Are you Living the Vision, Mission and Values of your Dental Practice?

Audience fragmentation is a challenge that marketers have been grappling with for some time. Consumers can no longer be pigeon-holed into a few contact channels: They are increasingly adventurous, capricious, demanding, and armed with information. Just when you think you’ve built a toehold on a social media site like Facebook, the early adopters have already moved on to the next shiny thing.

Consumers want to understand what you stand for, but they also want you to understand what makes them tick. Increasingly, they expect responsiveness, interactivity and customization.

Dental professionals cannot ignore these trends. The current environment for attracting new patients is competitive to the point where clinical expertise and caring service are just part of the equation.

Market differentiation is necessary to fuel momentum. A practice that can define and clearly articulate what unique advantages they offer to their patients can often move the needle from surviving to thriving.

In ABELDent’s Practice Management by Objectives™ methodology, the development of a meaningful Value Proposition is fundamental to a solid business strategy. There’s a mutual underpinning between the Value Proposition, the Mission, the Vision and Values statements, and the Operating Plan. Learn more about Practice Management by Objectives™.

If you have not yet articulated your thinking on this, your Mission is a good place to start. It should describe:
a. Why you are in business
b. Who you serve
c. How your practice adds value or improves the life of those you serve

Next, explore your Vision:
a. How do you define success, both short and long term
b. How will you and your practice improve, grow and prosper over the next several years

Finally, identify your Values:
a. What’s your patient care philosophy
b. What principles and qualities are important to you
c. What behaviours model those principles

This exercise is both a personal exploration and a team exercise. In order to create a shared vision and encourage buy-in, all staff and stakeholders could be involved.

Your operating processes, practices and systems evolve from this foundation. They define your day-to-day activities within the dental practice, from the business stakeholders to all staff and all the way through to each patient. Inevitably, these emotional connections you create will extend to external audiences and form the basis of marketing communications that reach and attract new patients.

Build Case Acceptance from within your dental practice data. What’s sitting in your database?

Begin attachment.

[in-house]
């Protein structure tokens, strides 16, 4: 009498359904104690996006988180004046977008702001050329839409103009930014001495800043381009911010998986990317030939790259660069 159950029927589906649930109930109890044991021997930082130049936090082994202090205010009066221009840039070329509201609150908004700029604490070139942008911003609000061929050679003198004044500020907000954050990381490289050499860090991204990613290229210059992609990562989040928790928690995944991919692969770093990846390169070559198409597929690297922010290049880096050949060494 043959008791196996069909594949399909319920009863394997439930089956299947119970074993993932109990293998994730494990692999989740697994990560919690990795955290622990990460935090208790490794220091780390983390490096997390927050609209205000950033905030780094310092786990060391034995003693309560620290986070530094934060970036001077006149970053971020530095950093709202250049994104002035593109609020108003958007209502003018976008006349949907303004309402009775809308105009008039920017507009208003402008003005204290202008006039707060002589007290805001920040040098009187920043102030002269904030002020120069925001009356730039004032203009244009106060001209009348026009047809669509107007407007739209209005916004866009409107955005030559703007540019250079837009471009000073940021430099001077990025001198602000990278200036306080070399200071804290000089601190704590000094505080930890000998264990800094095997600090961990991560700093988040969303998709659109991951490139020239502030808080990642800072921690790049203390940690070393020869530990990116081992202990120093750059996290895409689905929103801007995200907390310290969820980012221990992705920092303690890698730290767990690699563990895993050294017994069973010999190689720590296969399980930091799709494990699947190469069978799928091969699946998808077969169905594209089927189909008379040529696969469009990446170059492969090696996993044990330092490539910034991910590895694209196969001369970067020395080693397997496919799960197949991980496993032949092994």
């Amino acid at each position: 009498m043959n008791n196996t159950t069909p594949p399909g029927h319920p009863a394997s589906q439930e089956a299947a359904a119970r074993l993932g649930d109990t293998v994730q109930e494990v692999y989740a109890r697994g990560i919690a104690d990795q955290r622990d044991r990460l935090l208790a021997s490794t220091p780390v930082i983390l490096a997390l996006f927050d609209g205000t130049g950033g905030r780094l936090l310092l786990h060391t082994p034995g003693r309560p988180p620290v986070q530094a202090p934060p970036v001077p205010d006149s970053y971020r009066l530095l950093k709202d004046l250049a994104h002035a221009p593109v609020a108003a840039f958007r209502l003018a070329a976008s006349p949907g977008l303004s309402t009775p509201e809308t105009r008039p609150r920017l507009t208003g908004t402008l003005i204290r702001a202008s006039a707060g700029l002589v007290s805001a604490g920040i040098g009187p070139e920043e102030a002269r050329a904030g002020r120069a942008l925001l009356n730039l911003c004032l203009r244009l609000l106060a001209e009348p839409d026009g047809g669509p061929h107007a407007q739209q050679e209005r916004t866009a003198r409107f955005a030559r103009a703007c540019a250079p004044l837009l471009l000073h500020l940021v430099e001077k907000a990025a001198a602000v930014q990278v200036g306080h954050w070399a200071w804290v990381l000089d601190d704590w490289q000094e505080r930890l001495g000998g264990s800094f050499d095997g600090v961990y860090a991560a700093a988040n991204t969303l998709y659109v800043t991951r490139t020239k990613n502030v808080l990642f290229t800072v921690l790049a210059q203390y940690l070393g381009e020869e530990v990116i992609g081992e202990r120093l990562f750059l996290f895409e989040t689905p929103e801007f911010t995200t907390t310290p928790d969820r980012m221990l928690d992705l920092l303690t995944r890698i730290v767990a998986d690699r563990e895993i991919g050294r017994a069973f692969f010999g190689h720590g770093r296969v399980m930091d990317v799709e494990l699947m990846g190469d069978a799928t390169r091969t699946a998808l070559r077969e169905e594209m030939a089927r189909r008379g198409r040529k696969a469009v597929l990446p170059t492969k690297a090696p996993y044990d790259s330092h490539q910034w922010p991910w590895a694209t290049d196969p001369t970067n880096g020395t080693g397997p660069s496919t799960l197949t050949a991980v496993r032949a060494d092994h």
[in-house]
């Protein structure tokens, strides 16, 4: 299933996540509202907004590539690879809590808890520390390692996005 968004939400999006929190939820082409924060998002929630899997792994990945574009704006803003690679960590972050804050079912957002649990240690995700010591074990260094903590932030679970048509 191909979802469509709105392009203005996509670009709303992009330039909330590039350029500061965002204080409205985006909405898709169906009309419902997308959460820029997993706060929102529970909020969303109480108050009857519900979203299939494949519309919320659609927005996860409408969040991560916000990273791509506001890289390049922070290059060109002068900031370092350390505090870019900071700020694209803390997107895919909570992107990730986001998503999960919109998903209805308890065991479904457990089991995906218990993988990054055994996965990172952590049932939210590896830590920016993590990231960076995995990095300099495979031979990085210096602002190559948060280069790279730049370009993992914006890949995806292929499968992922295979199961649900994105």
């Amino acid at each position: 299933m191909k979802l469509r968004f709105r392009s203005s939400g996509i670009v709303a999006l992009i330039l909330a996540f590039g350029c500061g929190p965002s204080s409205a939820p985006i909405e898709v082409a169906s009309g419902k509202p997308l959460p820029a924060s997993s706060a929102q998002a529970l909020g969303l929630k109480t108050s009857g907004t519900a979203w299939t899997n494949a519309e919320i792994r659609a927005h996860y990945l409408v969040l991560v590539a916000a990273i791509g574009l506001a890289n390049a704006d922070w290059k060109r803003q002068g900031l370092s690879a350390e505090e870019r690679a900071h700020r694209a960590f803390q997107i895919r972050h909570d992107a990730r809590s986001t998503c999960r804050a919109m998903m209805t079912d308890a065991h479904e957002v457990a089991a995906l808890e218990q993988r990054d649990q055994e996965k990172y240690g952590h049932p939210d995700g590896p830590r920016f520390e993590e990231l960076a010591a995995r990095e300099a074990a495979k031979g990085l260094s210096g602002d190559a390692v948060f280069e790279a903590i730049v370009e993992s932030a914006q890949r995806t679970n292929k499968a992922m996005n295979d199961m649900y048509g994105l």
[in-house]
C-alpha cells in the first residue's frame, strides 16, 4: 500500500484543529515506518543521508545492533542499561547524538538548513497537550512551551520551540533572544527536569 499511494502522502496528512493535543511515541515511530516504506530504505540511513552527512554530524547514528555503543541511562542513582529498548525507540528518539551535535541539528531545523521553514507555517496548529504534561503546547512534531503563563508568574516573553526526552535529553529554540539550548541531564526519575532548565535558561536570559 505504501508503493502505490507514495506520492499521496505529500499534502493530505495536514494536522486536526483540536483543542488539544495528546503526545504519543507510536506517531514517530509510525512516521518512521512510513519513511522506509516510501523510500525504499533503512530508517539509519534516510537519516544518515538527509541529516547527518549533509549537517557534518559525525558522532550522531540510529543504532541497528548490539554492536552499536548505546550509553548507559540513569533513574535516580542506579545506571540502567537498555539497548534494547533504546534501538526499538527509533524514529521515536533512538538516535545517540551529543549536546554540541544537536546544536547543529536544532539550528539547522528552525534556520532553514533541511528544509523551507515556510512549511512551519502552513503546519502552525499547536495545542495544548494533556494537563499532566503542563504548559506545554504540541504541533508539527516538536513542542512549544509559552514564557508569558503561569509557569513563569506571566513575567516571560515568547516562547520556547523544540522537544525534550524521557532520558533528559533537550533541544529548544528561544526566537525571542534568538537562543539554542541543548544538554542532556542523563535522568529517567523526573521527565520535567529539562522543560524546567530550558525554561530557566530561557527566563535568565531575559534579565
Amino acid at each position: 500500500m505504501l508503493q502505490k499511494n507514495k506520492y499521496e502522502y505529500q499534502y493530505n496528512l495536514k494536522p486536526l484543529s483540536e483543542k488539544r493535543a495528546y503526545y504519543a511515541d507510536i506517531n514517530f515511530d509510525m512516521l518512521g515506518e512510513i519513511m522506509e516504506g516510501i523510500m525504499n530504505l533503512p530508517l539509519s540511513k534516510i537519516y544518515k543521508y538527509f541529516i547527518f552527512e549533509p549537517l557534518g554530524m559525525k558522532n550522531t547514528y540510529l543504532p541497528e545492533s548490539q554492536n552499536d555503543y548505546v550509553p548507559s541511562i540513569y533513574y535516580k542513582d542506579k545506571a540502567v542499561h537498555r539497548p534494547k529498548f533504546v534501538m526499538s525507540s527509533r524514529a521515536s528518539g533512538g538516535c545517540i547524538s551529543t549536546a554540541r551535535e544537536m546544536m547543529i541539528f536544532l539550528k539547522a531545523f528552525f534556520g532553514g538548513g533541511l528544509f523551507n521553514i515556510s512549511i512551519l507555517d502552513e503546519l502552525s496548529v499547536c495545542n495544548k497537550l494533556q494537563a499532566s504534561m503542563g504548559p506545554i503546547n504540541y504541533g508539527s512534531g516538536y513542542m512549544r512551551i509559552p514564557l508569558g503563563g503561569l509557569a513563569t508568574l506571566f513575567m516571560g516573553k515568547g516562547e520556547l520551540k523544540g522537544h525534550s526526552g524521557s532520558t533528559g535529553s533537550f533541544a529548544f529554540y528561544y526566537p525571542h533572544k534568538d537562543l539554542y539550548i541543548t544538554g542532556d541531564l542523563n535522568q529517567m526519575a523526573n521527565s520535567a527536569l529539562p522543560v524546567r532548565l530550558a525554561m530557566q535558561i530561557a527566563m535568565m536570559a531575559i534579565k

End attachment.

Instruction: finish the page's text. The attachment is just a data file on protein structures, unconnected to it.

I met a friend for dinner over the holidays. One of those people who go back forever and with whom, within five minutes, you’re able to pick up exactly where you left off. By the time our entrées arrived, she had grimaced in pain three times. It turned out she had an impacted wisdom tooth. It hurt “only when she chewed” and had caused a few infections.

In response to my obvious question, she didn’t really know what she was waiting for to get it extracted. She simply had not got around to it – it was on a long list of things to do. Her dentist had referred her to an oral surgeon well over a year ago and neither had ever followed up. Weeks turned into month, as they tend to do.

I was not there to judge or lecture, but I couldn’t help but wonder why both practitioners would have let this drop. Are their practices so successful that they don’t need the business? Or are their workflows simply not set up to follow through with all their treatment plans? Yes, the patient is an adult and thus responsible for her own care, but even she admitted that a simple email or phone call was all it would take to stop her procrastination.

So that’s pretty low-hanging fruit. How many such cases might you have tucked away in what we like to call your ‘million-dollar filing cabinet‘? With ABELDent’s Treatment Manager, the data is at your fingertips. Combining it with email or text alerts through the patient portal makes this kind of follow-up a breeze and can really bolster case acceptance. Maybe it’s time your team took a look, and started a New Year’s revolution against stale-dated treatment recommendations.

It’s the most stressful time of the year… inside and outside your dental practice

Well here we are in December again – already. The time of year when every one of us is celebrating something. The diverse tapestry of our society gives us exposure to so many wonderful traditions, it’s tempting to want to experience everything.

So we can all get a tad stressed with all the chores and commitments that accompany the festivities. You, your patients and your staff… we’re pulled in many directions.

Some stress is positive: daily deadlines and stretch goals give a sense of productivity and achievement. But how do you lessen the negative stress and carry on business as usual?

Here are a few pointers I’ve assembled:

  1. Clear communication is one of the best ways to alleviate stress. Whether or not we like what we hear, knowing the facts removes anxiety.
  2. Use team meetings to discuss what is working and what could work better. Shared problem solving is proven to build accountability, buy-in and purpose.
  3. Having performance benchmarks in place – Key Performance Indicators – makes it straightforward to monitor and track progress and help everyone know where they stand.
  4. In most cases, anxiety is caused not by an event, but by how we choose to deal with it. Poorly handled stress is a chief cause of workplace illness. So train your team on how to recognize stress and react: the basic techniques of counting to ten, taking a walk, focusing on facts, practising empathy – they all can help. Remembering that others are also under stress, and don’t get up in the morning planning to irritate you.
  5. Understand that different people have different ways of managing stress. In today’s diverse, multi-generational workforce, there are many differing styles, priorities and motivators. Men and women handle stress differently, so it’s good to recognize the need to distract or retreat (men) against the need to talk and be listened to (women).